Rising out of Ruins Left by Hitler and Henry VIII; Coventry Cathedral 1962 - 2002

Coventry Evening Telegraph (England), May 25, 2002 | Go to article overview
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Rising out of Ruins Left by Hitler and Henry VIII; Coventry Cathedral 1962 - 2002


Byline: BARBARA GOULDEN

NOT many people realise that when architect Basil Spence designed Coventry's third great cathedral he linked it not only to the old cathedral ruins but also to the city's first Benedictine priory cathedral established in 1102 and rebuilt in the thirteenth century.

Today anyone who visits Benedict's restaurant, built into the side of the 20th century cathedral, will find the remains of the priory's east wall outside the door.

Most of the rest of its medieval foundations disappear beneath nearby houses only to reappear again at the west end in Priory Gardens, 425 feet away.

Excavations carried out on the site of the Benedictine priory cathedral of St Mary have revealed a wealth of information about the past 1,000 years.

Today it is easy to see from the exposed foundations how that first Norman cathedral would have swamped the richly-endowed Saxon abbey founded in 1043 by Lady Godiva and her husband Leofric, Earl of Mercia.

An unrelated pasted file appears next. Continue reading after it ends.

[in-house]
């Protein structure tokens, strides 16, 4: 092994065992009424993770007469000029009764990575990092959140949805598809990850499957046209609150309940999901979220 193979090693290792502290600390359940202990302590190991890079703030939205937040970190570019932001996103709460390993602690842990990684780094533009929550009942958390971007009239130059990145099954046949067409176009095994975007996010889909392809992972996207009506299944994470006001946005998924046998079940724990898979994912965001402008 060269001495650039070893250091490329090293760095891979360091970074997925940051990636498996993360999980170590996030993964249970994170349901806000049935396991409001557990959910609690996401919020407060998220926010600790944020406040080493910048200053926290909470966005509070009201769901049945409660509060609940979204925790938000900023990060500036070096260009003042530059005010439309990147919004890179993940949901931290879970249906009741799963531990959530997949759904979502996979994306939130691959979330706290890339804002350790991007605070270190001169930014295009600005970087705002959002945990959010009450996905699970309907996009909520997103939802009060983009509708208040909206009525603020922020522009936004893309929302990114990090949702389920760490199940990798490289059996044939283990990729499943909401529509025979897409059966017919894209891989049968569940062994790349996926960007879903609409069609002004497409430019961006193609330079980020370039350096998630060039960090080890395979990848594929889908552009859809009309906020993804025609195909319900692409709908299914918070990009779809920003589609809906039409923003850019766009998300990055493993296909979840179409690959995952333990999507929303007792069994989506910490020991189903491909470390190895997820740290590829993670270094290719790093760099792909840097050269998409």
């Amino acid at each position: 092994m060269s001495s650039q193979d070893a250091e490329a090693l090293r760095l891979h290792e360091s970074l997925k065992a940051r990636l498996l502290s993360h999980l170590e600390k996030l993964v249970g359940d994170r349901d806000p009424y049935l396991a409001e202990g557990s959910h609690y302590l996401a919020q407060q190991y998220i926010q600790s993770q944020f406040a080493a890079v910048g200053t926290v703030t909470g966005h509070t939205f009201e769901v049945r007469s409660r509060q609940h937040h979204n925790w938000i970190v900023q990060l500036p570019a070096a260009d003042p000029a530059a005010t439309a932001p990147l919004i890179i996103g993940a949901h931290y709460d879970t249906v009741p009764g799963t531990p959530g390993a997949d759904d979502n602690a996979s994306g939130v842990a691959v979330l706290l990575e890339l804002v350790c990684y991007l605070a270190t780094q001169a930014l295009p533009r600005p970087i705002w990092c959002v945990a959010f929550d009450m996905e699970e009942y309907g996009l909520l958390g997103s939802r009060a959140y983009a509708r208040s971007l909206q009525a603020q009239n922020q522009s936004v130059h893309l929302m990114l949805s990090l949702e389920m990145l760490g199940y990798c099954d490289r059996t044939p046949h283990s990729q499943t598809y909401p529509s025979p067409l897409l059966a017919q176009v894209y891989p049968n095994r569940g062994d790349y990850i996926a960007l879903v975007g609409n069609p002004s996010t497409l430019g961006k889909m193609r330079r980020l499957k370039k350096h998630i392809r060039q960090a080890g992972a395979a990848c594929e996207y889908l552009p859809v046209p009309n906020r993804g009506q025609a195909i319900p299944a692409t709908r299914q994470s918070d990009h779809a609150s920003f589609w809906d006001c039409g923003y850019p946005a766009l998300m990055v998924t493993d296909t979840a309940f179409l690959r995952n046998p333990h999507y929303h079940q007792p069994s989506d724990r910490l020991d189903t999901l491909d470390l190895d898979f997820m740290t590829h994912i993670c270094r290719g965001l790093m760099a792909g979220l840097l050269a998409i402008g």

So far, only the west end of Coventry's first cathedral has been thoroughly excavated. The rest of the massive foundations run beneath listed church houses in Priory Row and right up to the edge of today's modern cathedral.

There seems little doubt that stone from Godiva's abbey would have been incorporated into the east end of this huge edifice, which continued growing right up to the 14th century.

Amazingly, part of an even earlier wall - circa 700 or 800 - has been unearthed below the west end.

Could this wall be the remains of the nunnery founded by eighth century nun St Osburg and sacked by the Danes in 1016?

This is a puzzle with no ready solution. The wall's exact position was recorded, then it was covered over again.

But the 11th to 14th century remains and the section of cloister floor on show at the Priory Gardens Visitors' Centre off Trinity Street are impressive enough.

And the wealth of finds made by city archaeologist Margaret Rylatt - who came out of retirement to lead a dig - had Channel 4's Time Team bubbling with excitement.

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